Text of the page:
The past few days have been interesting for a certain Florida governor, Trump bugaboo, and newly-published author. Ron DeSantis is off on his book tour, laying out the case for why he is the perfect patriot for these troubled times—and, in the tradition of politicians publishing conveniently-timed memoirs, perhaps exploring the hunger for his presidential candidacy.
It’s been well-noted that DeSantis has caught the eye of the donor class, and sits on a post-reelection $100 million war chest. What caught my eye, however, is the latest wave of political figures who have publicly indicated their inclination for DeSantis, presumably over Trump. Over the weekend, libertarian Republican rogues Reps. Thomas Massie and Chip Roy—the latter a member of the so-called Taliban 20 that neutered Kevin McCarthy’s powers earlier this year—presented themselves at a DeSantis dinner in West Palm Beach. Roy, in particular, has been a vocal DeSantis defender ever since Trump began calling him “DeSanctimonious” last year. “I believe Ron DeSantis is a great governor and I don’t give two shits what any current or former Congress-critters… or Presidents… think about him,” he said on Twitter last November. (Massie, too, recently praised DeSantis as “the best governor in the United States, and there is no second.”)
Those endorsements are highly meaningful at a time when formerly pro-Trump, now Trump-fatigued Republicans are still hesitant to publicly throw in with Team DeSantis. Every conservative leader who breaks rank to support the MAGA upstart lowers the pain threshold for those who follow. “Conservative stalwarts such as Roy and Massie endorsing Governor DeSantis is major,” a conservative activist told me, observing that Roy was a prominent member of the Freedom Caucus. “Their stature has only grown since the vote for Speaker and it’s yet another indication that the governor is securing serious support from highly visible conservatives—not to mention the base at large.”
Notably, the accolades for DeSantis aren’t just coming from MAGA world. Last week, DeSantis also received the support of perhaps the least Trumpy voice in the G.O.P.: Former Florida governor Jeb Bush, who offered effusive praise about his successor-once-removed in an interview with Fox’s Brian Kilmeade. “He’s been a really effective governor. He’s young. I think we’re on the verge of a generational change in our politics. So I hope so,” he said, when Kilmeade asked if DeSantis should run for higher office. “I think it’s time for a more forward-leaning, future-oriented conversation, in our politics, as well.” (Bush later told Politico Florida that he was “simply praising, not endorsing” DeSantis.)
Of course, anyone with a political memory remembers the emotional abuse Trump heaped on Bush during the 2016 campaign, reducing the would-be G.O.P. frontrunner into a castrated also-ran who dropped out by the South Carolina primary with a measly 8 percent of the vote. “That’s more personal,” noted the conservative activist when I asked about Bush throwing in with DeSantis. “Jeb wants to fuck with Trump.”
But on a more prosaic level, the cross-party political lovefest for DeSantis hints at his broader appeal beyond shock-jock culture warriors like Tucker Carlson to the sort of country-club conservatives that mostly stick to Fox Business and the Wall Street Journal. “I think that this national coalition that you’re talking about reflects a little bit of DeSantis’s Florida coalition,” Tim Miller, a writer for The Bulwark and the former communications director for Bush’s 2016 campaign, told me. “In state, he has pitched himself to the Jeb Bush wing of the party, as somebody that is reforming the tax code, doing tort reform, Everglades [restoration], teacher pay, education reform, school choice, the traditional Republican stuff. He’s done that here. So that doesn’t get as much attention on Fox.”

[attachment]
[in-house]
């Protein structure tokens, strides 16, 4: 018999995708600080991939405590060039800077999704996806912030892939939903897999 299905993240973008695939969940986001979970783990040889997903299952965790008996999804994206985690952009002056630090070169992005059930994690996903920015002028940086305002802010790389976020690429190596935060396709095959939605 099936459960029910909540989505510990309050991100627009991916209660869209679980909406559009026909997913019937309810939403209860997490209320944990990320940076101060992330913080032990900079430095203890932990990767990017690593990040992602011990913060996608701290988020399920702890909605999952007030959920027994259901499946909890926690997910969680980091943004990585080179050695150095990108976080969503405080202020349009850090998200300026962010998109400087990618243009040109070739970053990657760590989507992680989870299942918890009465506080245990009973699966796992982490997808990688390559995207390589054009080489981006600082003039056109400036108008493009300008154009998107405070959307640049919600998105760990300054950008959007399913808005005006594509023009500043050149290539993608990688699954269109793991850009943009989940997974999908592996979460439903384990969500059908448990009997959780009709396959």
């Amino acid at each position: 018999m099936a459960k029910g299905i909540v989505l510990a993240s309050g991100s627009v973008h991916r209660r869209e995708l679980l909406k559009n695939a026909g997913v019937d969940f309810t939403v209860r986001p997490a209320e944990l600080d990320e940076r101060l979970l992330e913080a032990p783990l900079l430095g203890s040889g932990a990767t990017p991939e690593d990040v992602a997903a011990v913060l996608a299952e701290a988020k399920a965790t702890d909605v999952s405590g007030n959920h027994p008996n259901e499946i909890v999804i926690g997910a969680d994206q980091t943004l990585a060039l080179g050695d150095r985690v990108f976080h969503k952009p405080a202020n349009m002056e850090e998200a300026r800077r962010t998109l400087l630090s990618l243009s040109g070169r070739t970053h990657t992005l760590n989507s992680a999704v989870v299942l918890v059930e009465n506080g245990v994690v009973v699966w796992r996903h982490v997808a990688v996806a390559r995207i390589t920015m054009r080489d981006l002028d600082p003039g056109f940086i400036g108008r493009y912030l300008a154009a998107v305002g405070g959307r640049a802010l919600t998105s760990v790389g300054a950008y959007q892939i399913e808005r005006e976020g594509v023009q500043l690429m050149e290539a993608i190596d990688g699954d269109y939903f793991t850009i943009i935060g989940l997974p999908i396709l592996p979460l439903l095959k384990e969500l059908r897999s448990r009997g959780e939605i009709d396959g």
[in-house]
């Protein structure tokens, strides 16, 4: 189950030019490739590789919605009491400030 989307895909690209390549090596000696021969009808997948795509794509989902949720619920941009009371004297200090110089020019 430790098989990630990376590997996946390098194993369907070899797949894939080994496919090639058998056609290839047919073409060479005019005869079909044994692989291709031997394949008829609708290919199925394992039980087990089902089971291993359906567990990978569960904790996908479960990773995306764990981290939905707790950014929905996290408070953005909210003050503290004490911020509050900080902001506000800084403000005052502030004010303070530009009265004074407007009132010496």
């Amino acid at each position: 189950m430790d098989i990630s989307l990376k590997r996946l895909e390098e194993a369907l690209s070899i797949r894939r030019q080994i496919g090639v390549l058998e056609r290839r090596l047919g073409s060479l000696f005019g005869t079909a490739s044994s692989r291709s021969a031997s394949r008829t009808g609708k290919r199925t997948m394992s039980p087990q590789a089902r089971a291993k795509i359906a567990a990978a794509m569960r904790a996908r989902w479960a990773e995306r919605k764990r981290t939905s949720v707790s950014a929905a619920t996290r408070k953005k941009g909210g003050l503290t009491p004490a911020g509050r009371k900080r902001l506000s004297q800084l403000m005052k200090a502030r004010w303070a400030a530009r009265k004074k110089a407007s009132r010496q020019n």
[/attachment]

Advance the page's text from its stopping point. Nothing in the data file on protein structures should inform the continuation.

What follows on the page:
The culture war flexes—Don’t Say Gay, the de-wokening of Florida colleges, the Martha’s Vineyard migrant stunt, the seizure of Disney World by the state, and so forth—might not be prioritized with the Jeb-inclined voters. “My experience is, there are a lot of old school Republicans here, not just Jeb, who like him for the other stuff and kind of compartmentalize this and say, Well, look, I like this way that he’s managed,” Miller, not a DeSantis fan himself, suggested. “Some of the performative B.S., whatever—maybe you just have to do that these days.”
Conversely, getting too many vocal, establishment-friendly endorsements, especially from Jeb!-caliber figures, might backfire for DeSantis. “[P]eople like Jeb and others endorsing him does more harm than good,” fretted a G.O.P. advisor who prefers DeSantis. “They are all reviled by the base.” Indeed, there are fewer things less attractive in the isolationist, populist MAGA world than a political dynasty associated with two pointless wars in the Middle East, much less a former frontrunner who was ruthlessly emasculated by Trump. It is, in the words of online MAGA trolls, the type of beta cuck energy that could taint DeSantis’s brand.
Then again, the DeSantis path to presidential primary victory lies in both peeling off enough Trump supporters and persuading traditional Republicans that he’s got something for both of them. For the normies, there’s the wonkish, policy-oriented nerd governor; for the MAGA base, which prioritizes harsh rhetoric and public bloodbaths, there’s the Fauci-punching, theme song-rocking America’s Governor—and that was a public side that Jeb, whose entire 2016 platform rested on his political record but crumbled on the personality front, never had. “I think the way that a lot of people here in the state process it is, [DeSantis is] somebody that has a governing record, and then an entertainment, performance politics persona,” said Miller.